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Maturitas. 2016 Mar;85:112-6. doi: 10.1016/j.maturitas.2015.12.017. Epub 2016 Jan 7.

Eating disorders in midlife women: A perimenopausal eating disorder?

Author information

1
Department of Psychiatry, University of North Carolina at Chapel Hill, Chapel Hill, NC, United States. Electronic address: jhbaker@med.unc.edu.
2
Department of Psychiatry, University of North Carolina at Chapel Hill, Chapel Hill, NC, United States.

Abstract

Eating disorders afflict women across the lifespan with peak onset during critical or sensitive developmental periods of reproductive hormone change, such as puberty. A growing body of research supports the role of reproductive hormones, specifically estrogen, in the risk for eating disorders and related symptomatology in adolescence and young adulthood. Like puberty, perimenopause is characterized by estrogen change and may also present a window of vulnerability to eating disorder development. Here, we discuss the evidence that suggests perimenopause indeed may be a vulnerable period for the development or redevelopment of an eating disorder for midlife women. Drawing from what is known about the influence of estrogen on eating disorders at younger ages and from other psychiatric disorders with similar risk trajectories (i.e., perimenopausal depression), we describe a potential mechanism of risk for a perimenopausal eating disorder and how this can be explored in future research. Investigating vulnerability to perimenopausal eating disorders will clarify eating disorder etiology, identify reproductive stage-specific risk profiles, and guide future treatment directions.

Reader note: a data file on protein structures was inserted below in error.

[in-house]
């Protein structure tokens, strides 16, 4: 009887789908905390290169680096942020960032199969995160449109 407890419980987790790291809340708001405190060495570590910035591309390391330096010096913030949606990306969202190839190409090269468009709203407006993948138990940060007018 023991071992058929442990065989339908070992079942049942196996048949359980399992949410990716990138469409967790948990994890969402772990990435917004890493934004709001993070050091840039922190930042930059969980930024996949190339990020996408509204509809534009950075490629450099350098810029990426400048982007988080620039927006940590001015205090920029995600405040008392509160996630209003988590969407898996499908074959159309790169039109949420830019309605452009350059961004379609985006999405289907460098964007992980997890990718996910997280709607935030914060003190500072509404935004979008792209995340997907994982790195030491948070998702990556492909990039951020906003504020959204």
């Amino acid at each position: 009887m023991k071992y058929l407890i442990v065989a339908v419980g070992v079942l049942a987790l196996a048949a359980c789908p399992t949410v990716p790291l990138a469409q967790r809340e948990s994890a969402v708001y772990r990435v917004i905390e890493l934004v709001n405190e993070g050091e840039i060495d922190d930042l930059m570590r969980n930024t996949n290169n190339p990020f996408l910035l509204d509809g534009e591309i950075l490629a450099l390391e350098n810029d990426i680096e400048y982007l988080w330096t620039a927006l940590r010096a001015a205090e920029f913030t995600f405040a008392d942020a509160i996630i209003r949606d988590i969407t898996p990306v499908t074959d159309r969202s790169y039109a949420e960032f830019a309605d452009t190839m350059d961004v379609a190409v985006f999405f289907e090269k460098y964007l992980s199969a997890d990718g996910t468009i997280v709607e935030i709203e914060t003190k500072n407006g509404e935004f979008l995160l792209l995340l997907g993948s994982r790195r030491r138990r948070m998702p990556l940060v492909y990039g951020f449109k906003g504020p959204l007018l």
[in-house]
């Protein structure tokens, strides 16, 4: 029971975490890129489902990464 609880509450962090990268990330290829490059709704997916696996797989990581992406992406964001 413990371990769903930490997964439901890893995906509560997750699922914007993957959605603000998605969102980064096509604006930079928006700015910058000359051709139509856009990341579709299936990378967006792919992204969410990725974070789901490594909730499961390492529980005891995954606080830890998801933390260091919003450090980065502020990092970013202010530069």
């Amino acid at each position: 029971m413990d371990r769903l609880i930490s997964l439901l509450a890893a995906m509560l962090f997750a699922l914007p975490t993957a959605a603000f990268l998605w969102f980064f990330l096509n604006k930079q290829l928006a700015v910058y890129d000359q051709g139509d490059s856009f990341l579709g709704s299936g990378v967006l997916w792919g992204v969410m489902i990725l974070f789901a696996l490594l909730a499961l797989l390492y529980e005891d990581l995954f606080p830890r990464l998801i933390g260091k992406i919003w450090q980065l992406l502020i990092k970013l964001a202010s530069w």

KEYWORDS:

Anorexia; Binge eating; Bulimia; Estrogen; Hormones; Menopause; Midlife; Perimenopause

PMID:
26857889
DOI:
10.1016/j.maturitas.2015.12.017
[Indexed for MEDLINE]

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